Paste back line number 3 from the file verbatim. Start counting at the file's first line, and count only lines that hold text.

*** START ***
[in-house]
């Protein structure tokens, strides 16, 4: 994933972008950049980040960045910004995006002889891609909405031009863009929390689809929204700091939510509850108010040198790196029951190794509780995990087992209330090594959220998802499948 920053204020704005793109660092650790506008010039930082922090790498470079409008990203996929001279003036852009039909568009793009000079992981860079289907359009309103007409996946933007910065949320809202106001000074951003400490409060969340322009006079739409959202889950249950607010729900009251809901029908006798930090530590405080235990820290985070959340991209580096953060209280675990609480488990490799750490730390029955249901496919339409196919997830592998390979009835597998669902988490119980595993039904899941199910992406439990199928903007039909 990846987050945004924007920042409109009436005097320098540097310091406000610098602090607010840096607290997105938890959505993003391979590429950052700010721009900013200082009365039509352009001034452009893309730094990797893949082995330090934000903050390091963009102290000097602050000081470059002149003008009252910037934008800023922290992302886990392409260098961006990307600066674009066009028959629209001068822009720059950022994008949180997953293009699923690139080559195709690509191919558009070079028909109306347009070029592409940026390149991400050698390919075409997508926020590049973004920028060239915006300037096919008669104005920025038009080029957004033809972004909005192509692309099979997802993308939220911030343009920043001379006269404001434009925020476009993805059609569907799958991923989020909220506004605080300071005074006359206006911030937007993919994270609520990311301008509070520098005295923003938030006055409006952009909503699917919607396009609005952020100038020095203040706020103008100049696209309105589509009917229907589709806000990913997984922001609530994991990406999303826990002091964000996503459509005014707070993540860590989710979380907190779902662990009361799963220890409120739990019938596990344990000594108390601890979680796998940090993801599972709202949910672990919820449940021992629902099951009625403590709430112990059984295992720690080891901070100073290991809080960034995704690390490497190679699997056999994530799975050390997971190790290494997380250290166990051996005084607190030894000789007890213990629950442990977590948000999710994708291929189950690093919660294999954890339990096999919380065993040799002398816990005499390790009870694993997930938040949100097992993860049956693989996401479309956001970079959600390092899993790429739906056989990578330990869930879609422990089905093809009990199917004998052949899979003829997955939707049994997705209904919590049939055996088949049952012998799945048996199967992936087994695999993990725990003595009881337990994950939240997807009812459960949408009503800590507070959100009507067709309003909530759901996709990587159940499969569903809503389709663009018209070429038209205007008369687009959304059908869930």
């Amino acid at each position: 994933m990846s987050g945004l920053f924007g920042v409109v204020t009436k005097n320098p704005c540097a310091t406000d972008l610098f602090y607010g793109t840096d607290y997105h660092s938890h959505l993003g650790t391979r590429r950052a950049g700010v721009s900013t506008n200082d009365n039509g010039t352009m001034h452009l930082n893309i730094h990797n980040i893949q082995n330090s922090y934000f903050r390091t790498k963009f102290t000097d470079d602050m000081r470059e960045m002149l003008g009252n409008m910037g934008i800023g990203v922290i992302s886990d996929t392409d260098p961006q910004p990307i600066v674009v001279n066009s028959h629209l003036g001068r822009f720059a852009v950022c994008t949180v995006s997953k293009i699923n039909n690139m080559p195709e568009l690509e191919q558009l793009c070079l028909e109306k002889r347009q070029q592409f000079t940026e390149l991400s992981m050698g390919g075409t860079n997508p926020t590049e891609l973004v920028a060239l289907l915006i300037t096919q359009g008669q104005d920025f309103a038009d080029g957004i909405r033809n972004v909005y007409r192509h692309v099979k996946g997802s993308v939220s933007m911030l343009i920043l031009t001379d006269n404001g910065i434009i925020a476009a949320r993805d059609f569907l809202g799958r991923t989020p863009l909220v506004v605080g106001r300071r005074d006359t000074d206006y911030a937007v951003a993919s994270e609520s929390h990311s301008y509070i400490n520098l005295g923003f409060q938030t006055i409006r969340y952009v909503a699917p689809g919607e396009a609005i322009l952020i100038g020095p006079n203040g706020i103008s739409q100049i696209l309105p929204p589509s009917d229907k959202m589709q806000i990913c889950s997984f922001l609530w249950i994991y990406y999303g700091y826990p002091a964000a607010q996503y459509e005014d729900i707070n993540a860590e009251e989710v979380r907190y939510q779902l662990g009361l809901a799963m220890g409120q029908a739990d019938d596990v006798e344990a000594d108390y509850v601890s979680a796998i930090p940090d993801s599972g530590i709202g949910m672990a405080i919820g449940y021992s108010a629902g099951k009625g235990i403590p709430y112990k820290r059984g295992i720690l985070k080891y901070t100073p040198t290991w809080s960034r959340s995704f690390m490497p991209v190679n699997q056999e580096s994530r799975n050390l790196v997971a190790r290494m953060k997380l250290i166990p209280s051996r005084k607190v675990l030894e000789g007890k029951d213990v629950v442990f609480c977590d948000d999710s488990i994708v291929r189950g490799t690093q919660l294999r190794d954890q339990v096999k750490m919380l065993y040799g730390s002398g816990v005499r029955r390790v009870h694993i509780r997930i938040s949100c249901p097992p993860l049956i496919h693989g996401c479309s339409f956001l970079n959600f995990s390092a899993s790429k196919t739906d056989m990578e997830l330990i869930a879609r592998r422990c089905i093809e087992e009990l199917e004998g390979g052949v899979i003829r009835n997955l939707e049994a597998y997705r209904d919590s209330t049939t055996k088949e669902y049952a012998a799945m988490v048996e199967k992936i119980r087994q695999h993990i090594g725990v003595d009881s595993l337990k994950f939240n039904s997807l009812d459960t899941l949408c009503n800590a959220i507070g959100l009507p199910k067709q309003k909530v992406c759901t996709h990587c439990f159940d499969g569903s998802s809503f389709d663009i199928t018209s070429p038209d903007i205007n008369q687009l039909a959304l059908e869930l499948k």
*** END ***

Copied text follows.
């Amino acid at each position: 994933m990846s987050g945004l920053f924007g920042v409109v204020t009436k005097n320098p704005c540097a310091t406000d972008l610098f602090y607010g793109t840096d607290y997105h660092s938890h959505l993003g650790t391979r590429r950052a950049g700010v721009s900013t506008n200082d009365n039509g010039t352009m001034h452009l930082n893309i730094h990797n980040i893949q082995n330090s922090y934000f903050r390091t790498k963009f102290t000097d470079d602050m000081r470059e960045m002149l003008g009252n409008m910037g934008i800023g990203v922290i992302s886990d996929t392409d260098p961006q910004p990307i600066v674009v001279n066009s028959h629209l003036g001068r822009f720059a852009v950022c994008t949180v995006s997953k293009i699923n039909n690139m080559p195709e568009l690509e191919q558009l793009c070079l028909e109306k002889r347009q070029q592409f000079t940026e390149l991400s992981m050698g390919g075409t860079n997508p926020t590049e891609l973004v920028a060239l289907l915006i300037t096919q359009g008669q104005d920025f309103a038009d080029g957004i909405r033809n972004v909005y007409r192509h692309v099979k996946g997802s993308v939220s933007m911030l343009i920043l031009t001379d006269n404001g910065i434009i925020a476009a949320r993805d059609f569907l809202g799958r991923t989020p863009l909220v506004v605080g106001r300071r005074d006359t000074d206006y911030a937007v951003a993919s994270e609520s929390h990311s301008y509070i400490n520098l005295g923003f409060q938030t006055i409006r969340y952009v909503a699917p689809g919607e396009a609005i322009l952020i100038g020095p006079n203040g706020i103008s739409q100049i696209l309105p929204p589509s009917d229907k959202m589709q806000i990913c889950s997984f922001l609530w249950i994991y990406y999303g700091y826990p002091a964000a607010q996503y459509e005014d729900i707070n993540a860590e009251e989710v979380r907190y939510q779902l662990g009361l809901a799963m220890g409120q029908a739990d019938d596990v006798e344990a000594d108390y509850v601890s979680a796998i930090p940090d993801s599972g530590i709202g949910m672990a405080i919820g449940y021992s108010a629902g099951k009625g235990i403590p709430y112990k820290r059984g295992i720690l985070k080891y901070t100073p040198t290991w809080s960034r959340s995704f690390m490497p991209v190679n699997q056999e580096s994530r799975n050390l790196v997971a190790r290494m953060k997380l250290i166990p209280s051996r005084k607190v675990l030894e000789g007890k029951d213990v629950v442990f609480c977590d948000d999710s488990i994708v291929r189950g490799t690093q919660l294999r190794d954890q339990v096999k750490m919380l065993y040799g730390s002398g816990v005499r029955r390790v009870h694993i509780r997930i938040s949100c249901p097992p993860l049956i496919h693989g996401c479309s339409f956001l970079n959600f995990s390092a899993s790429k196919t739906d056989m990578e997830l330990i869930a879609r592998r422990c089905i093809e087992e009990l199917e004998g390979g052949v899979i003829r009835n997955l939707e049994a597998y997705r209904d919590s209330t049939t055996k088949e669902y049952a012998a799945m988490v048996e199967k992936i119980r087994q695999h993990i090594g725990v003595d009881s595993l337990k994950f939240n039904s997807l009812d459960t899941l949408c009503n800590a959220i507070g959100l009507p199910k067709q309003k909530v992406c759901t996709h990587c439990f159940d499969g569903s998802s809503f389709d663009i199928t018209s070429p038209d903007i205007n008369q687009l039909a959304l059908e869930l499948k």